LAST Thursday, Trip To Cairns (5), a 26 months old bitch, got out quite nicely in a 595m race at Sandown (R2) but was then sideswiped by another dog as they straightened up. It still had enough pace to lead around to the back straight where it pulled up abruptly with a broken hock.
Last Saturday, Irelands Force (6), a 29 months old bitch, came out in the middle of the field in a 600m race at The Meadows (R9). It was knocked sideways as they turned into the home straight, and then continued on for a while until pulling up as they rounded the main turn. It had a broken hock.
In essence, these experiences were identical. The bumps were perhaps no different, or even less extreme, than those suffered by half the field in many of these bend start races. But this time they had awful consequences.
Anecdotally, a highly experienced vet has noted that many dogs are actually racing with hairline fractures evident in their legs (I do not have his permission to quote him). You might also note the rough similarity between these greyhound experiences and those of young fast bowlers – whose bodies have yet to toughen up – suffering stress fractures which put them out of action for months or years. 19-year old tennis star Nick Kyrgios has the same sort of problem with his back.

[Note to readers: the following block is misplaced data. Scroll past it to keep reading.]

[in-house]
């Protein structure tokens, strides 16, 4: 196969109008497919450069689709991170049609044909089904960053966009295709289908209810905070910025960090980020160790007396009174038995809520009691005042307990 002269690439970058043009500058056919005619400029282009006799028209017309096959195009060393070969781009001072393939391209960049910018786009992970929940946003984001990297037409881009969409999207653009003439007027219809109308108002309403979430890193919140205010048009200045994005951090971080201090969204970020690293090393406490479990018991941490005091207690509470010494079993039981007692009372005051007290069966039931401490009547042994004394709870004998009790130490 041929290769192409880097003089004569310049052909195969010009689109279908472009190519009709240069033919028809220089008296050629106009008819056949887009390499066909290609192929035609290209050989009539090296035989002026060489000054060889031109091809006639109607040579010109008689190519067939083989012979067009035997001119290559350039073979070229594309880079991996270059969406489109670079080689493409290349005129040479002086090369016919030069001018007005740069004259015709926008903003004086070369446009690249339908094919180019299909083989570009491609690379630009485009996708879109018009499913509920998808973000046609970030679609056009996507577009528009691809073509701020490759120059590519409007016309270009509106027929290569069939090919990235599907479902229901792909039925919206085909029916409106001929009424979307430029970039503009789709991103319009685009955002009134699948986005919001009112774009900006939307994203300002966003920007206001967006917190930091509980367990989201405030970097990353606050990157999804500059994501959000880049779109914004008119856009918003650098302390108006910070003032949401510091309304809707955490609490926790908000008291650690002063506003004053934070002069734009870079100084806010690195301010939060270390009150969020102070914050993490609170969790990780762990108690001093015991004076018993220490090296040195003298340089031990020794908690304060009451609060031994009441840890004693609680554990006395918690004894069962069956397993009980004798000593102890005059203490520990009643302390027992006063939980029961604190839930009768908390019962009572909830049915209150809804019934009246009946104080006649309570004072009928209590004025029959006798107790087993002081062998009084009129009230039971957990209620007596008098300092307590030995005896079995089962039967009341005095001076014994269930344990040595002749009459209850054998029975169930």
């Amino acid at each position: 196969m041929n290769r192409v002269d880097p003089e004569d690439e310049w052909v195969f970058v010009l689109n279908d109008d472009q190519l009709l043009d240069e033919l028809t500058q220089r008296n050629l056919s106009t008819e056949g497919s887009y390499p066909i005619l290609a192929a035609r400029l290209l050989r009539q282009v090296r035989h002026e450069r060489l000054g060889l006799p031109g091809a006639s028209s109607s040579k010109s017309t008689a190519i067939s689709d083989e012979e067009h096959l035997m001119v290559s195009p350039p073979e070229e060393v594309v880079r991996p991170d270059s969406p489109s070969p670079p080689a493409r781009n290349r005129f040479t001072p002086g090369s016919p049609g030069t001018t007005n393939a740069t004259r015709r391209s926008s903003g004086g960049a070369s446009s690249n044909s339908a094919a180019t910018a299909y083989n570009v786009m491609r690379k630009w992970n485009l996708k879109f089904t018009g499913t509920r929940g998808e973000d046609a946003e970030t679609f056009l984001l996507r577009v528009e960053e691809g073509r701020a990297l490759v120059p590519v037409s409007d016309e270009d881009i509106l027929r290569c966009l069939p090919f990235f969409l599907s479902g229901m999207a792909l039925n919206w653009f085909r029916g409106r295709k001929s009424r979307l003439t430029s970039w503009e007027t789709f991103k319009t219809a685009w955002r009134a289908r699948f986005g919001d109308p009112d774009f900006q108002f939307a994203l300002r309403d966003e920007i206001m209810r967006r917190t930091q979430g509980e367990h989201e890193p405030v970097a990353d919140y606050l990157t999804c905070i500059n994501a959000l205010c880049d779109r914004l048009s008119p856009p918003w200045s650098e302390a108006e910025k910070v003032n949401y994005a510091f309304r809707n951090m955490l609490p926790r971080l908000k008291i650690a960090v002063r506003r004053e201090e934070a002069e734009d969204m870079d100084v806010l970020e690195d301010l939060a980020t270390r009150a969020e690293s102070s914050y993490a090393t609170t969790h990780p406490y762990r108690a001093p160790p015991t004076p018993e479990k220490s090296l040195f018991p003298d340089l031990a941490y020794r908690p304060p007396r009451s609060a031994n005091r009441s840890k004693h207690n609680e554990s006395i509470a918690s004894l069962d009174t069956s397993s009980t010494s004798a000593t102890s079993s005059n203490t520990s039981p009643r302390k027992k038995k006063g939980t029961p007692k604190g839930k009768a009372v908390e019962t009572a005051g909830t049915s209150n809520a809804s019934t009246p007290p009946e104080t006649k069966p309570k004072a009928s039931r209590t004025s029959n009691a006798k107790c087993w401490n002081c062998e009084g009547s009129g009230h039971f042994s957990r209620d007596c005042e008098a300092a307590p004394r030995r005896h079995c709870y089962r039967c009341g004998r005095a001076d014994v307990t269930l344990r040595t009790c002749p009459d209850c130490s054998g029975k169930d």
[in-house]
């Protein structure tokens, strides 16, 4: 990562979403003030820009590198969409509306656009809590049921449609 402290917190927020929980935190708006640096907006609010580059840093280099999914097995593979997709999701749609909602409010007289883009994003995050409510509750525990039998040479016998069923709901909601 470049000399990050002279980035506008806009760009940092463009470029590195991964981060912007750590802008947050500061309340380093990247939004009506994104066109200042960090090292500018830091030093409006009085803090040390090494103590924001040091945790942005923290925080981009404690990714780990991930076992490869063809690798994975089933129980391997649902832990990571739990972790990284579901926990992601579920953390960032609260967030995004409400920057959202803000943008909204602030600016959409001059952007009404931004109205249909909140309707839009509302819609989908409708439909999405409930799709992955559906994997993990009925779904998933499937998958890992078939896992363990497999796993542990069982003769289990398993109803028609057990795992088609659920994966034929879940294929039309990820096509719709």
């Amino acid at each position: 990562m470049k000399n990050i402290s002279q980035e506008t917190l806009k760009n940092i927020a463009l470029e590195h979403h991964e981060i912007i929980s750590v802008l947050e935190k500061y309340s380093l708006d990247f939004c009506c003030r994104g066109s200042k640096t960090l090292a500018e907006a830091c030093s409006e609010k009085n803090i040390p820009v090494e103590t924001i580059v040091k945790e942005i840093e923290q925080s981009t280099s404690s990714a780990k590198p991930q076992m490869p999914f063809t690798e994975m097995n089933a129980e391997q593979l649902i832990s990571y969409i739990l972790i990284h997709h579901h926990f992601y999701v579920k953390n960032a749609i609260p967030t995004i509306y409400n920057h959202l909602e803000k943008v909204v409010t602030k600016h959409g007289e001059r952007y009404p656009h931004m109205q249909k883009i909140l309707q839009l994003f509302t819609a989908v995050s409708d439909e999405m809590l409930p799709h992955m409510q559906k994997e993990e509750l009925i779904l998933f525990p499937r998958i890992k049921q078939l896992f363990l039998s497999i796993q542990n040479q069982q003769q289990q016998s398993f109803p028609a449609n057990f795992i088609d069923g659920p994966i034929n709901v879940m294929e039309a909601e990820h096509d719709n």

In some cases the risk is that extra stress on a dog’s leg will cause catastrophic damage. In all likelihood, that’s what happened to the above two dogs. Both were severely spreadeagled just after the start of the race, as is obvious on the race films, but subsequent pressure caused the final break.
More typically, hock injuries occur as the dog is coming out of the first turn in a 500m race, where entry speeds may be higher. Pressures on the turn light the fire and the explosion occurs as they accelerate down the back straight. It does not even need the involvement of another dog in the field. For example, Knocka Norris broke its hock at Sandown in a solo trial in exactly this way..
The underlying causes of these injuries have to be due to one or more of (a) genetics, (b) early education and racing experience, (c) track surface quality and camber, and (d) the shape of the track, particularly the turns. To be more specific requires considerable scientific investigation.
In one sense it is fortunate that some investigation is going on now, although we have no details. Initially, authorities in WA and SA combined to start assessing the number and reasons for broken hocks. That work has apparently fallen under the purview of GRV’s house vet in Melbourne, who is developing a major thesis on the subject for a higher degree. More information has yet to emerge.
Meantime, to suggest we just wait and hope is not acceptable. Apart from the individual traumas for both dogs and connections, the major effect is to lessen the quality of the greyhound product and also to attract more criticism of the industry’s attitude to welfare – a topical subject these days but one that sometimes gets lopsided treatment.
Because this problem is effectively man-made there are immediate measures which can be taken to improve outcomes.